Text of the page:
The Internet of Things are flooding my website

Most people have probably heard about the Internet of Things (IoT) by now and how these devices are constantly drafted for your friendly neighborhood botnet. My little place on the interweb is currently gaining popularity among my DVR based visitors. You know the type: running a public telnet service, using hard coded accounts and may occasionally be seen sporting an additional backdoor on port 31337.

These bots are posing as Googlebot, but they are effortless to identify due to their use of the old and largely abandoned HTTP 1.0 protocol.

# Googlebot imposter
"GET / HTTP/1.0" 403 145 "-" "Mozilla/5.0 (compatible; Googlebot/2.1; +http://www.google.com/bot.html)"

# Legit Googlebot
"GET / HTTP/1.1" 200 7436 "-" "Mozilla/5.0 (compatible; Googlebot/2.1; +http://www.google.com/bot.html)"

Since the bots are all using the old HTTP 1.0 protocol, we can save some bandwidth by rejecting them and serving a “403 Forbidden” status code instead of any actual content. On Apache HTTP Servers, we can quite easily add a rule enforcing the HTTP 1.1 protocol. This can be done by either adding the rule to the host configuration, or by using a .htaccess file.

# ONLY ALLOW HTTP/1.1
<IfModule mod_rewrite.c>
RewriteEngine On
RewriteCond %{THE_REQUEST} !HTTP/1.1$
RewriteRule .* - [F]
</IfModule>

To verify that the remedy is working according to plan I’ll perform a test with curl specifying the HTTP version. First up, let’s try this with HTTP 1.1.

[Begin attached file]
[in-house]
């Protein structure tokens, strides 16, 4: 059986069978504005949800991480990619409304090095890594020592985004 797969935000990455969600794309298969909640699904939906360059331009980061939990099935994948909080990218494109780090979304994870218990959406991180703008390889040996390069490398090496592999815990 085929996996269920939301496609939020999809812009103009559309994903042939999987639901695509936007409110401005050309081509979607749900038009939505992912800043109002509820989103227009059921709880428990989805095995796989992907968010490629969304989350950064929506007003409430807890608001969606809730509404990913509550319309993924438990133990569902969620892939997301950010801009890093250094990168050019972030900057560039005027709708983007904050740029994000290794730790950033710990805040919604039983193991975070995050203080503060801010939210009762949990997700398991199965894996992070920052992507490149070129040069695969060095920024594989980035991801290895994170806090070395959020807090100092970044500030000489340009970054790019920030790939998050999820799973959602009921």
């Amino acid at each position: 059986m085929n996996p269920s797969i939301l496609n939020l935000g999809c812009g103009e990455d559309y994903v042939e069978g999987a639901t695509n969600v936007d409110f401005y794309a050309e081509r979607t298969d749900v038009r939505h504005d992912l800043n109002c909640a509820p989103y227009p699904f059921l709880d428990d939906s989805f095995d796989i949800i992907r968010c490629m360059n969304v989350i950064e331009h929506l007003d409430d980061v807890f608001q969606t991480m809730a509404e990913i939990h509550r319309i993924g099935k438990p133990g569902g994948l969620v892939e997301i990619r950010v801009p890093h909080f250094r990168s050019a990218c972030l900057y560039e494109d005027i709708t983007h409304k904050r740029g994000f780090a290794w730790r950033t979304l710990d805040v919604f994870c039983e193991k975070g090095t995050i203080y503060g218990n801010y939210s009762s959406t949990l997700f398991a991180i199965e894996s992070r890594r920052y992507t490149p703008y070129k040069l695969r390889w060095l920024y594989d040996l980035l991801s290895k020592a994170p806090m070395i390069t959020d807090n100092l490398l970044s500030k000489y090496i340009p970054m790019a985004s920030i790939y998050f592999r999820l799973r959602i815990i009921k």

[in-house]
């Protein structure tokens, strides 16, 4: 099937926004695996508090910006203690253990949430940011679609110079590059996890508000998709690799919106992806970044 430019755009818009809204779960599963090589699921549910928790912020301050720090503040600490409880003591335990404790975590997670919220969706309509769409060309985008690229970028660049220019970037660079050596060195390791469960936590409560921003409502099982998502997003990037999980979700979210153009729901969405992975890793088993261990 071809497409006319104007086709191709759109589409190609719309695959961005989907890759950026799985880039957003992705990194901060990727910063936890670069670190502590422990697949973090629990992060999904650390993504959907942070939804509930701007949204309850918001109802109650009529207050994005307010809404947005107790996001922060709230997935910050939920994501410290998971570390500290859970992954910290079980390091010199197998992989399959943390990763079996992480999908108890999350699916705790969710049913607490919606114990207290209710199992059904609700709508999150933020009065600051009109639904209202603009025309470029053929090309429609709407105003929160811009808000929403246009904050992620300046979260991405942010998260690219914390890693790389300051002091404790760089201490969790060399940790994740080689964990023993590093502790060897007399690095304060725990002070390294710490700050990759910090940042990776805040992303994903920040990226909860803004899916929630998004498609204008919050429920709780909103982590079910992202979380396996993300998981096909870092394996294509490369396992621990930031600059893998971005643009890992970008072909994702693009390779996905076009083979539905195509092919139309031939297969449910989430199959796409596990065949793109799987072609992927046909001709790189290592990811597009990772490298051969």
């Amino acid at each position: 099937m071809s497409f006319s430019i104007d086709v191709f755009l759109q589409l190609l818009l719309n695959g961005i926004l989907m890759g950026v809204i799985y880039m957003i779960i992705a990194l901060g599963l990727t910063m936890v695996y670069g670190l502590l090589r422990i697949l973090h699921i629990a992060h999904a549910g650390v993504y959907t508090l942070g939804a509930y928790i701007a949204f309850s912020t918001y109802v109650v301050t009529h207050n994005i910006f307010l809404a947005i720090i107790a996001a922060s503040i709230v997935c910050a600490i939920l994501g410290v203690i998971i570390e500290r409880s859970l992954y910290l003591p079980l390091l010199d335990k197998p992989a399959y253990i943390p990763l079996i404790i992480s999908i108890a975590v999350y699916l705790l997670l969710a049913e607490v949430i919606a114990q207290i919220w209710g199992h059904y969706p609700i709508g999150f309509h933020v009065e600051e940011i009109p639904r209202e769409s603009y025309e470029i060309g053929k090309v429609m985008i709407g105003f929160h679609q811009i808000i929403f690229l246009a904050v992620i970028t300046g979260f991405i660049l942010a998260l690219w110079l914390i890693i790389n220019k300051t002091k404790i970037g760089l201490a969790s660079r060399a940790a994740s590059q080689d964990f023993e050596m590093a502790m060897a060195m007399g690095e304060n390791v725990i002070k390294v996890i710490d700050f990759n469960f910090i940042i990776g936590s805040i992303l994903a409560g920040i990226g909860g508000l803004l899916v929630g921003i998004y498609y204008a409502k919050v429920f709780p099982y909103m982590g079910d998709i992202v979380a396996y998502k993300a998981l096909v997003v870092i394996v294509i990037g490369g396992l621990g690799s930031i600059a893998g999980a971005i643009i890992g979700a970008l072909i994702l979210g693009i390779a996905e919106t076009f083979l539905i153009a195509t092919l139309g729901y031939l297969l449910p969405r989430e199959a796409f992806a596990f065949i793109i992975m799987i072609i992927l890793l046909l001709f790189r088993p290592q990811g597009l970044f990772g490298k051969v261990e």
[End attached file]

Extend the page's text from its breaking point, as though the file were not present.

# HEAD request using HTTP/1.1
curl -I https://blog.paranoidpenguin.net/

# SERVER RESPONSE
HTTP/1.1 200 OK
Date: Thu, 03 Nov 2016 18:04:45 GMT
Server: JHVH-1
X-Frame-Options: SAMEORIGIN
Strict-Transport-Security: max-age=15768000
Last-Modified: Thu, 03 Nov 2016 17:39:35 GMT
Accept-Ranges: bytes
Content-Length: 27866
Vary: Accept-Encoding,Cookie
Cache-Control: max-age=3, must-revalidate
Expires: Thu, 03 Nov 2016 18:04:48 GMT
Content-Security-Policy: default-src 'self';
X-XSS-Protection: 1; mode=block
X-Content-Type-Options: nosniff
Content-Type: text/html; charset=UTF-8

As expected the server was happy to serve the request. Now, let’s see what happens when the same request is being sent by curl using the HTTP 1.0 version.

# HEAD request using HTTP/1.0
curl -I -0 https://blog.paranoidpenguin.net/

# SERVER RESPONSE
HTTP/1.1 403 Forbidden
Date: Thu, 03 Nov 2016 18:05:08 GMT
Server: JHVH-1
X-Frame-Options: SAMEORIGIN
Strict-Transport-Security: max-age=15768000
Connection: close
Content-Type: text/html; charset=iso-8859-1

As instructed by our rewrite rule, the server rejected the request based on the protocol version. Obviously this won’t save us from a real DDoS attack but at least it’ll reflect those stray bots passing by in the dark.

Thank you for reading!
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